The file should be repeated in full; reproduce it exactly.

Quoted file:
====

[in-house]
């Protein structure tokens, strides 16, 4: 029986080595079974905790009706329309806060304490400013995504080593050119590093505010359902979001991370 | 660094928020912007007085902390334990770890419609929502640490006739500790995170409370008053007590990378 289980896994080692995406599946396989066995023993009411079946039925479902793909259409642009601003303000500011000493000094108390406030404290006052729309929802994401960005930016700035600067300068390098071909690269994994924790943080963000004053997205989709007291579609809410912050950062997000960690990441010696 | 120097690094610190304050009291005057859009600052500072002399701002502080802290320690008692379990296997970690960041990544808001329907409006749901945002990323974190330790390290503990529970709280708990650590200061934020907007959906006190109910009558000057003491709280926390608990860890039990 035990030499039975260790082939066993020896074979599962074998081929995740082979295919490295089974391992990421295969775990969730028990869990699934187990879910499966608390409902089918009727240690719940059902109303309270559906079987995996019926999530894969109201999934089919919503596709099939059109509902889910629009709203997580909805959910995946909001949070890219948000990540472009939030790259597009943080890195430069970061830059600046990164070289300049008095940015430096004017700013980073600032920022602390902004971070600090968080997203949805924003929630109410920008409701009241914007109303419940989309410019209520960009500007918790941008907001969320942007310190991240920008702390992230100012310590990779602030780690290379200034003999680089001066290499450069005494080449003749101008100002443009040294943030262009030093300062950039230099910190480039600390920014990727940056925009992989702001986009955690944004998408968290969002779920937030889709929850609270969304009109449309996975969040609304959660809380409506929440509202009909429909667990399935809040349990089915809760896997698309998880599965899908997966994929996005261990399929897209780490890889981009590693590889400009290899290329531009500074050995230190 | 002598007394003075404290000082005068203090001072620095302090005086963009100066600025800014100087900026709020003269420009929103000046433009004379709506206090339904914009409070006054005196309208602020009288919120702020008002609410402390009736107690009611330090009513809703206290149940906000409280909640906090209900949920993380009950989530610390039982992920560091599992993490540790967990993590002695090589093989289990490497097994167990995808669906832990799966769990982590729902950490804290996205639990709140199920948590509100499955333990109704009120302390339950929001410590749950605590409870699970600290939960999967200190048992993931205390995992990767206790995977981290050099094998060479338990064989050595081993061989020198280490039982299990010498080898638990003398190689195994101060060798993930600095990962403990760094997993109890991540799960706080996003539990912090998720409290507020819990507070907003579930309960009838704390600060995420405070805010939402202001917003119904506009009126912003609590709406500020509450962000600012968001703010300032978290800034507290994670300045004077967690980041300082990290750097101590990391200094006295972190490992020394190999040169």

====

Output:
[in-house]
């Protein structure tokens, strides 16, 4: 029986080595079974905790009706329309806060304490400013995504080593050119590093505010359902979001991370 | 660094928020912007007085902390334990770890419609929502640490006739500790995170409370008053007590990378 289980896994080692995406599946396989066995023993009411079946039925479902793909259409642009601003303000500011000493000094108390406030404290006052729309929802994401960005930016700035600067300068390098071909690269994994924790943080963000004053997205989709007291579609809410912050950062997000960690990441010696 | 120097690094610190304050009291005057859009600052500072002399701002502080802290320690008692379990296997970690960041990544808001329907409006749901945002990323974190330790390290503990529970709280708990650590200061934020907007959906006190109910009558000057003491709280926390608990860890039990 035990030499039975260790082939066993020896074979599962074998081929995740082979295919490295089974391992990421295969775990969730028990869990699934187990879910499966608390409902089918009727240690719940059902109303309270559906079987995996019926999530894969109201999934089919919503596709099939059109509902889910629009709203997580909805959910995946909001949070890219948000990540472009939030790259597009943080890195430069970061830059600046990164070289300049008095940015430096004017700013980073600032920022602390902004971070600090968080997203949805924003929630109410920008409701009241914007109303419940989309410019209520960009500007918790941008907001969320942007310190991240920008702390992230100012310590990779602030780690290379200034003999680089001066290499450069005494080449003749101008100002443009040294943030262009030093300062950039230099910190480039600390920014990727940056925009992989702001986009955690944004998408968290969002779920937030889709929850609270969304009109449309996975969040609304959660809380409506929440509202009909429909667990399935809040349990089915809760896997698309998880599965899908997966994929996005261990399929897209780490890889981009590693590889400009290899290329531009500074050995230190 | 002598007394003075404290000082005068203090001072620095302090005086963009100066600025800014100087900026709020003269420009929103000046433009004379709506206090339904914009409070006054005196309208602020009288919120702020008002609410402390009736107690009611330090009513809703206290149940906000409280909640906090209900949920993380009950989530610390039982992920560091599992993490540790967990993590002695090589093989289990490497097994167990995808669906832990799966769990982590729902950490804290996205639990709140199920948590509100499955333990109704009120302390339950929001410590749950605590409870699970600290939960999967200190048992993931205390995992990767206790995977981290050099094998060479338990064989050595081993061989020198280490039982299990010498080898638990003398190689195994101060060798993930600095990962403990760094997993109890991540799960706080996003539990912090998720409290507020819990507070907003579930309960009838704390600060995420405070805010939402202001917003119904506009009126912003609590709406500020509450962000600012968001703010300032978290800034507290994670300045004077967690980041300082990290750097101590990391200094006295972190490992020394190999040169």